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Agriculture

Published on July 31st, 2019 | by Steve Hanley

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Ethiopia Planted 350 Million Trees In One Day. Is That A Good Thing?

July 31st, 2019 by  


Officials in Ethiopia say 350 million trees were planted throughout the country in one day at the end of July. It’s all part of the government’s Green Legacy initiative which seeks to plant 4 billion trees this summer. The plan encourages every citizen to plant 40 seedlings. To help with that, many government offices have been shut down so public employees can help with the planting.

Credit: Chanan Bos/CleanTechnica

Only about 4% of the land in Ethiopia is covered in trees today. 100 years ago, more than a third of the country was forested. Reforestration is one way to ameliorate the effect of drought — a growing problem across the African continent. It also helps capture carbon dioxide from the air and sequester it in the wood of the trees as they grow.

Dan Ridley-Ellis, head of the center for wood science and technology at Edinburgh Napier University, tells The Guardian, “Trees not only help mitigate climate change by absorbing the carbon dioxide in the air, but they also have huge benefits in combating desertification and land degradation, particularly in arid countries. They also provide food, shelter, fuel, fodder, medicine, materials and protection of the water supply.

“This truly impressive feat is not just the simple planting of trees, but part of a huge and complicated challenge to take account of the short and long term needs of both the trees and the people. The forester’s mantra ‘the right tree in the right place’ increasingly needs to consider the effects of climate change, as well as the ecological, social, cultural and economic dimension.”

CleanTechnica recently published a story by an author I hold in the highest regard about research from scientists at ETH Zurich who claim that planting 1 trillion trees could undo some of the worst effects of burning fossil fuels for the past 200 years. Not everyone agrees with the conclusions those scientists came to.

In particular, another CleanTechnica contributor, Michael Barnard, has written recently that building a few hundred thousand wind turbines would be a better and faster use of limited time and resources. He has a point. Trees take 50 to 100 years to complete their mission of sequestering carbon emissions. Wind farms can be up and running in a just a few years, although they don’t do such a great job of sequestering carbon dioxide.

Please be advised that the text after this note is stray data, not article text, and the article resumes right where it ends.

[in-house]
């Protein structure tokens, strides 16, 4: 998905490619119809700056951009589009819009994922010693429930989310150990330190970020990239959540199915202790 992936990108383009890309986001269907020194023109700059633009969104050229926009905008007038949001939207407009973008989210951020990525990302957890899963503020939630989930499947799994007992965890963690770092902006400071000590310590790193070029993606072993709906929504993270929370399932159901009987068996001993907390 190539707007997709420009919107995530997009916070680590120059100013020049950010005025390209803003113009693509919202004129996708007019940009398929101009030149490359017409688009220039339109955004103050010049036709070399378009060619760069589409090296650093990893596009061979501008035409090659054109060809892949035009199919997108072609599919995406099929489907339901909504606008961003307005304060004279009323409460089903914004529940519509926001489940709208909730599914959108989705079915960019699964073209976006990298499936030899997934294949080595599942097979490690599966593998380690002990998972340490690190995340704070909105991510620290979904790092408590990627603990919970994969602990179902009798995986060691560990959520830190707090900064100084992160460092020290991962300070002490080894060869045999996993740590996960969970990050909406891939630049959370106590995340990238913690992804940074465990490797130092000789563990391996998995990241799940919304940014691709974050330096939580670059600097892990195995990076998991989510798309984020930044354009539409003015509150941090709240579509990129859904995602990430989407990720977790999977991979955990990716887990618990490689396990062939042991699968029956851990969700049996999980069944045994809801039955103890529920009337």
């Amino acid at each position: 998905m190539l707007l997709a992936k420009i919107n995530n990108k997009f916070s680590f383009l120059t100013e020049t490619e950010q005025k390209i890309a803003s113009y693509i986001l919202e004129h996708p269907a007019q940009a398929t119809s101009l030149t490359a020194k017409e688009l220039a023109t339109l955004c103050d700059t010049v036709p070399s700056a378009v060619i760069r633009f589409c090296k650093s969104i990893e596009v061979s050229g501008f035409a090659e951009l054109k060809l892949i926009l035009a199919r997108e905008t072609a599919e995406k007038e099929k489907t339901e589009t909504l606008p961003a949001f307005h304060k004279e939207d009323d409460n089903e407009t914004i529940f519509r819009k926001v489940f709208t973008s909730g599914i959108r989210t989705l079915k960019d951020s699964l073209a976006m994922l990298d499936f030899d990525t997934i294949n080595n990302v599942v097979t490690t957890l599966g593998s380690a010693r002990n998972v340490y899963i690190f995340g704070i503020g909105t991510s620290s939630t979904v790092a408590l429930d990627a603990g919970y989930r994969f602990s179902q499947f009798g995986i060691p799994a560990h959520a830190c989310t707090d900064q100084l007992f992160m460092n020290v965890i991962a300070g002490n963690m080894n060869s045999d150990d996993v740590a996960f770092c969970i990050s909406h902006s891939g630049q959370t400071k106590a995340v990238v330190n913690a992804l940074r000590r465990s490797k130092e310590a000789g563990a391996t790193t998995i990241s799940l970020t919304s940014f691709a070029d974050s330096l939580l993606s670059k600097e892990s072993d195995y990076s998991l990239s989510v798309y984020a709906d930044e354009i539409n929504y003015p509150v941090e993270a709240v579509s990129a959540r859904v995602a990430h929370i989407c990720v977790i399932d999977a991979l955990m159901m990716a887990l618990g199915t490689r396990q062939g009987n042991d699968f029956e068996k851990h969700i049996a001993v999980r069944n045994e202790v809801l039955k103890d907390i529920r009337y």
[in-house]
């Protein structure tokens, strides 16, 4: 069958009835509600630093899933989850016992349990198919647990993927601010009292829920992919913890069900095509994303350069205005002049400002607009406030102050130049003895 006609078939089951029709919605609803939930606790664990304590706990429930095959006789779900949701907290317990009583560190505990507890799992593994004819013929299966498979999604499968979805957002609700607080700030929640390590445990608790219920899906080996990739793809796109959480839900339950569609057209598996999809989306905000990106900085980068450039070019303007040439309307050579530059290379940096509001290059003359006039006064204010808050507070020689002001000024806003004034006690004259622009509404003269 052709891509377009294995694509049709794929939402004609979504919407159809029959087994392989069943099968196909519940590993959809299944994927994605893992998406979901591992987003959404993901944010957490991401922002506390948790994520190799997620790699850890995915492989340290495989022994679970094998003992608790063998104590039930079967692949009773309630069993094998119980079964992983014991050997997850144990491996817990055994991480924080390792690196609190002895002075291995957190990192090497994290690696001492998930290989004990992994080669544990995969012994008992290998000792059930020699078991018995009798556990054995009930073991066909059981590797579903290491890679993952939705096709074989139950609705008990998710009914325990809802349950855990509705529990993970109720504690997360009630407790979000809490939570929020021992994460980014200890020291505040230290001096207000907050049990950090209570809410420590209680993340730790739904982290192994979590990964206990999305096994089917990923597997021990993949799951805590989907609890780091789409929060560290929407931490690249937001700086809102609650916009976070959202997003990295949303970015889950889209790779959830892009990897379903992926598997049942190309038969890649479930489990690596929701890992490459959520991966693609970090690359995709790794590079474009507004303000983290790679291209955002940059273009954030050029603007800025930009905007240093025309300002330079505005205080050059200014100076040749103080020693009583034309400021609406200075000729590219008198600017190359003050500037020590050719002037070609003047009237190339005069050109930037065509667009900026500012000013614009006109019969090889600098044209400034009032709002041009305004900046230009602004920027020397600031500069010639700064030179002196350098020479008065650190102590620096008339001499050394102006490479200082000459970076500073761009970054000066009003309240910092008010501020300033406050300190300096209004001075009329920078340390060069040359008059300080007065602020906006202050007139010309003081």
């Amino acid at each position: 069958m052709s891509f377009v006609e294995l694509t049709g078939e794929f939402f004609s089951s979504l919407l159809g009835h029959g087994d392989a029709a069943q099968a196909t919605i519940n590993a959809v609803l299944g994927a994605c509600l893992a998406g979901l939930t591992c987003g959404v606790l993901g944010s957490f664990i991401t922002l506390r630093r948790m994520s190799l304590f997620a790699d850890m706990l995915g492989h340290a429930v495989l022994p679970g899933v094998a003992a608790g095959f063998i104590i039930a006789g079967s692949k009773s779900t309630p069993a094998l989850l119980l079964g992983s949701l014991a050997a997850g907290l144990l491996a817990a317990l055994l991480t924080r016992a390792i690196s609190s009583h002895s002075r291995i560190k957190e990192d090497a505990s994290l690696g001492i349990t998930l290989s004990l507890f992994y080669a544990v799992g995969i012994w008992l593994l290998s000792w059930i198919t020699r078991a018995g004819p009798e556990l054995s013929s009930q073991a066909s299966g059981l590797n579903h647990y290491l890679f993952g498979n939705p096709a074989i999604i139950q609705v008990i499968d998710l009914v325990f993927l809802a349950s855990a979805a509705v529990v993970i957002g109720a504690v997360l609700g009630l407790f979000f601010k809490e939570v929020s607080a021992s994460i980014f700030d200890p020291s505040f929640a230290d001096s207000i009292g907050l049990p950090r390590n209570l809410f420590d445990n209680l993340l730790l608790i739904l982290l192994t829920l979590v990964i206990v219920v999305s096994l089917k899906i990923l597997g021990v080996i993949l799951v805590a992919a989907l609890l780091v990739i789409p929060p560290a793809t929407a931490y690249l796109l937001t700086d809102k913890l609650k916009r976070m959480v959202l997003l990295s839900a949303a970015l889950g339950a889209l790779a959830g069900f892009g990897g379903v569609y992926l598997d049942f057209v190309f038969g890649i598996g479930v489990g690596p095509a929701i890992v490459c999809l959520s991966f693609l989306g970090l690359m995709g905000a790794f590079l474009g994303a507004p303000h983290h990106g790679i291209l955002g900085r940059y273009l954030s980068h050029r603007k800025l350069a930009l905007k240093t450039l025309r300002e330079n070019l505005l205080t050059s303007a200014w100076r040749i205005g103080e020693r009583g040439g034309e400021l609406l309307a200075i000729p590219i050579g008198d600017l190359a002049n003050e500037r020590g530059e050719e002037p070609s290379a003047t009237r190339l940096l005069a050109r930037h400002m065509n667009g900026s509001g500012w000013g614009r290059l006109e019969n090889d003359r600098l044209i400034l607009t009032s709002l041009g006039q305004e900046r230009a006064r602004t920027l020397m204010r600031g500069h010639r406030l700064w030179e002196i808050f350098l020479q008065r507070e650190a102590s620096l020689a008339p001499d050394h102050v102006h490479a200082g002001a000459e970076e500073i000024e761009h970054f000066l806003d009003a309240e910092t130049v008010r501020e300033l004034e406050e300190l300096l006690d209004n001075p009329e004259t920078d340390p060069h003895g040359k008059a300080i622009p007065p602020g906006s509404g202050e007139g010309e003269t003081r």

The answer is, of course, there are a number of reasons why the Earth is overheating to the point where all life on our planet is threatened and it will take many different ideas to get things back in some sort of balance. One strategy would be to stop cutting down even more trees for things like palm oil production, beef ranching, and mineral extraction.

The report from Ethiopia raises some intriguing questions. Where does a country get 350 million saplings on short notice and how do the people know where the best place is to plant them? Who will water them, protect them from blight and other pests, and make sure they survive long enough to accomplish their purpose?

There’s more to reforestation than just scooping out a hole in the Earth and sticking a sapling in it. Planting 350 million trees is one thing. Planting them wisely is quite another. 
 
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About the Author

Steve writes about the interface between technology and sustainability from his homes in Florida and Connecticut or anywhere else the Singularity may lead him. You can follow him on Twitter but not on any social media platforms run by evil overlords like Facebook.



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